Connecting the Dots: From Legal Protection to Justice, Enterprise, and Prosperity
Earlier posts connected the dots from scholars insisting federal courts should defend “liberty of contract,” to small enterprises like hair braiders facing expensive and time-consuming regulations lobbied for by established competitors.
Established taxi companies in NYC are another example, as they have lobbied and donated hundreds of thousands of dollars to the mayor, who in turn tries to protect NYC taxis from Uber drivers. From a July, 2012 New York Times article, “Taxi Industry Opens Wallet for de Blasio, a Chief Ally”:
Mr. de Blasio’s campaign received about $85,000 in the last six months from executives, lobbyists and other affiliates of the yellow taxi industry, slightly more than 10 percent of his receipts for the fund-raising period, according to papers filed with the city’s Campaign Finance Board.
Many hundreds of occupations across the country enjoy legal barriers created by state and local licensing regulations that have little or no justification on public health or public safety grounds. Consumers end up with fewer choices and higher prices.
Employment regulations raise costs for companies small and large, making it harder for U.S. companies to keep prices now, and to compete with goods and services from competitors in other countries. Regulations limiting work hours and regulating overtime pay for salaried workers, raise costs and complexity for employers (and, studies show, don’t increase overall pay for employees).
So, from the injustice of special-interest regulations, blocking people by law from occupations and jobs they need and want, is the estimated overall cost to the economic of excess regulations. And earlier post “The Financial Stakes in Federal Courts Protecting Liberty of Contract,” discusses the cost estimates from the annual CEI publication, Ten Thousand Commandments.
A July 29, 2015 Mercatus Center page provides link to “Mercatus Scholars on Barriers to Entry and Occupational Licensing.” The numbers continue to be staggering. Many of the posts discuss “Certificate-of-Need” regulations at the state level that create additional barriers to new or expanded health care facilities:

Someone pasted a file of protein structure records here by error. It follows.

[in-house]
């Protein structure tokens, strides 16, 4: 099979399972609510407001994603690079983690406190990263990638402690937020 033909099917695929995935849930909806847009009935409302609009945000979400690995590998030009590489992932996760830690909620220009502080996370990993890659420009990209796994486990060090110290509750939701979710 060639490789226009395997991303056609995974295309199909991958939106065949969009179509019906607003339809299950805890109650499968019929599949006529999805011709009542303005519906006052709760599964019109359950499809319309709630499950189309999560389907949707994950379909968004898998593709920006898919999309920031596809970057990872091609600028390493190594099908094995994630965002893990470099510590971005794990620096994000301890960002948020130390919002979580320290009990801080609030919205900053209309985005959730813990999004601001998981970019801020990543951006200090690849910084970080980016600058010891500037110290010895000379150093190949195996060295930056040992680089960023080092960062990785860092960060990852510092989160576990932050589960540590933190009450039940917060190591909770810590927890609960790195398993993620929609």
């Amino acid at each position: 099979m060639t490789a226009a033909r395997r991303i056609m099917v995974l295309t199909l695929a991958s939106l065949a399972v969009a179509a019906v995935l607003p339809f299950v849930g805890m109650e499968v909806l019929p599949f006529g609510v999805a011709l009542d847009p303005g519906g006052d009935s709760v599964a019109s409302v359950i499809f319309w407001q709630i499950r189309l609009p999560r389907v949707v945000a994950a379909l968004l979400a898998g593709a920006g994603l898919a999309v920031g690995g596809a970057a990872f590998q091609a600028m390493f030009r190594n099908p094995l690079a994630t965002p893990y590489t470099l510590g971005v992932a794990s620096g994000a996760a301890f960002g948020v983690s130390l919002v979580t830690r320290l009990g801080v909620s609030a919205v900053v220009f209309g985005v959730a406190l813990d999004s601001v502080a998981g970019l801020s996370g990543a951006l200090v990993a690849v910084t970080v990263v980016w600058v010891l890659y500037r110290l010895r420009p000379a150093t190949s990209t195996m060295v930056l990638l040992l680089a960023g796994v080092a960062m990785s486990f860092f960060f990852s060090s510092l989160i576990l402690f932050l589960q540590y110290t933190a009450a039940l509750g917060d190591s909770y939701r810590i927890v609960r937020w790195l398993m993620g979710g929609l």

Thirty-six states and the District of Columbia currently limit entry or expansion of health care facilities through certificate-of-need (CON) programs.1 These programs prohibit health care providers from entering new markets or making changes to their existing capacity without first gaining the approval of state regulators.
Most recent of the studies is the July 21, 2015 report by economist Steven Horwitz: Breaking Down the Barriers: Three Ways State and Local Governments Can Get Out of the Way and Improve the Lives of the Poor, which looks specifically at the harmful effect of regulations on the poor. Here is the study abstract:
This study considers the ways in which government, whether through spending programs or regulations, has made it more difficult for people to find their way out of poverty. It argues that when considering new regulations or eliminating existing ones, policymakers should pay more attention to the regressive effects of government, from the way in which it prevents upward mobility to the way in which some policies and programs burden the poor more than other groups. Specifically, it explores the regressive effects of occupational licensure, zoning laws, and other restrictions on operating businesses, as well as the effects of sin taxes. The discussion of occupational licensure includes a smallcase study of Uber, the ride-sharing platform. If government policy is restricting upward mobility, then policymakers should look more seriously at ways to stop government from harming those seeking to escape poverty.
Debaters should find interesting the report’s discussion of regulating home-based businesses: